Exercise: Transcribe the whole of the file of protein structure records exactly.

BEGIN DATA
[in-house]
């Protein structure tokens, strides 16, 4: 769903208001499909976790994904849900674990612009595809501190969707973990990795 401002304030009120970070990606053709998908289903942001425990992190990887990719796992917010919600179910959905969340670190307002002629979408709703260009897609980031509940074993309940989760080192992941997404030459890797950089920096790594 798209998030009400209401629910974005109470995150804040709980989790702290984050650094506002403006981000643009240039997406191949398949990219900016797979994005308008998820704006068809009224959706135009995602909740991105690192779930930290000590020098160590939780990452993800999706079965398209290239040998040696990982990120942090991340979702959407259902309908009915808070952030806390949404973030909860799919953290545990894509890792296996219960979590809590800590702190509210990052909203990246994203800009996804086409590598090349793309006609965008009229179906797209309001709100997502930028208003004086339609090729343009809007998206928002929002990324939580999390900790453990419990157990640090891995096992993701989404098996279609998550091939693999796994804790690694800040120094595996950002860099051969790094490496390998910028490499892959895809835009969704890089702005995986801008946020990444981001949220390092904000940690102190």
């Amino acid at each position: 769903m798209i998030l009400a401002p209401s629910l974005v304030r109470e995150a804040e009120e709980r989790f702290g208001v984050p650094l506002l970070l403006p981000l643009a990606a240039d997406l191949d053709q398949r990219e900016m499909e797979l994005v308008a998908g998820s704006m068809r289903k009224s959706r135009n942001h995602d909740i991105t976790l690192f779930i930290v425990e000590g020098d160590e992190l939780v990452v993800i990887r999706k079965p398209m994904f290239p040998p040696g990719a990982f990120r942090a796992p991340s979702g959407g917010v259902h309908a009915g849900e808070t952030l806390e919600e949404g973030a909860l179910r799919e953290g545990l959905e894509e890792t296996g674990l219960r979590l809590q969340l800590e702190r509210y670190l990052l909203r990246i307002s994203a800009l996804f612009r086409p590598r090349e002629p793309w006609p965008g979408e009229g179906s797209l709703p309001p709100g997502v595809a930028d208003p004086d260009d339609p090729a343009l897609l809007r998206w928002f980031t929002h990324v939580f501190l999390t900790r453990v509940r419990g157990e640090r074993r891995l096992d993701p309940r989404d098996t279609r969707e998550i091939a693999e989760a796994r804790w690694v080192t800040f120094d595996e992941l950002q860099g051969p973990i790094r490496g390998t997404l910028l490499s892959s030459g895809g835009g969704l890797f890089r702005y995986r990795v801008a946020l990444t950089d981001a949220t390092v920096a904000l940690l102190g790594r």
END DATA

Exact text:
[in-house]
């Protein structure tokens, strides 16, 4: 769903208001499909976790994904849900674990612009595809501190969707973990990795 401002304030009120970070990606053709998908289903942001425990992190990887990719796992917010919600179910959905969340670190307002002629979408709703260009897609980031509940074993309940989760080192992941997404030459890797950089920096790594 798209998030009400209401629910974005109470995150804040709980989790702290984050650094506002403006981000643009240039997406191949398949990219900016797979994005308008998820704006068809009224959706135009995602909740991105690192779930930290000590020098160590939780990452993800999706079965398209290239040998040696990982990120942090991340979702959407259902309908009915808070952030806390949404973030909860799919953290545990894509890792296996219960979590809590800590702190509210990052909203990246994203800009996804086409590598090349793309006609965008009229179906797209309001709100997502930028208003004086339609090729343009809007998206928002929002990324939580999390900790453990419990157990640090891995096992993701989404098996279609998550091939693999796994804790690694800040120094595996950002860099051969790094490496390998910028490499892959895809835009969704890089702005995986801008946020990444981001949220390092904000940690102190």
């Amino acid at each position: 769903m798209i998030l009400a401002p209401s629910l974005v304030r109470e995150a804040e009120e709980r989790f702290g208001v984050p650094l506002l970070l403006p981000l643009a990606a240039d997406l191949d053709q398949r990219e900016m499909e797979l994005v308008a998908g998820s704006m068809r289903k009224s959706r135009n942001h995602d909740i991105t976790l690192f779930i930290v425990e000590g020098d160590e992190l939780v990452v993800i990887r999706k079965p398209m994904f290239p040998p040696g990719a990982f990120r942090a796992p991340s979702g959407g917010v259902h309908a009915g849900e808070t952030l806390e919600e949404g973030a909860l179910r799919e953290g545990l959905e894509e890792t296996g674990l219960r979590l809590q969340l800590e702190r509210y670190l990052l909203r990246i307002s994203a800009l996804f612009r086409p590598r090349e002629p793309w006609p965008g979408e009229g179906s797209l709703p309001p709100g997502v595809a930028d208003p004086d260009d339609p090729a343009l897609l809007r998206w928002f980031t929002h990324v939580f501190l999390t900790r453990v509940r419990g157990e640090r074993r891995l096992d993701p309940r989404d098996t279609r969707e998550i091939a693999e989760a796994r804790w690694v080192t800040f120094d595996e992941l950002q860099g051969p973990i790094r490496g390998t997404l910028l490499s892959s030459g895809g835009g969704l890797f890089r702005y995986r990795v801008a946020l990444t950089d981001a949220t390092v920096a904000l940690l102190g790594r």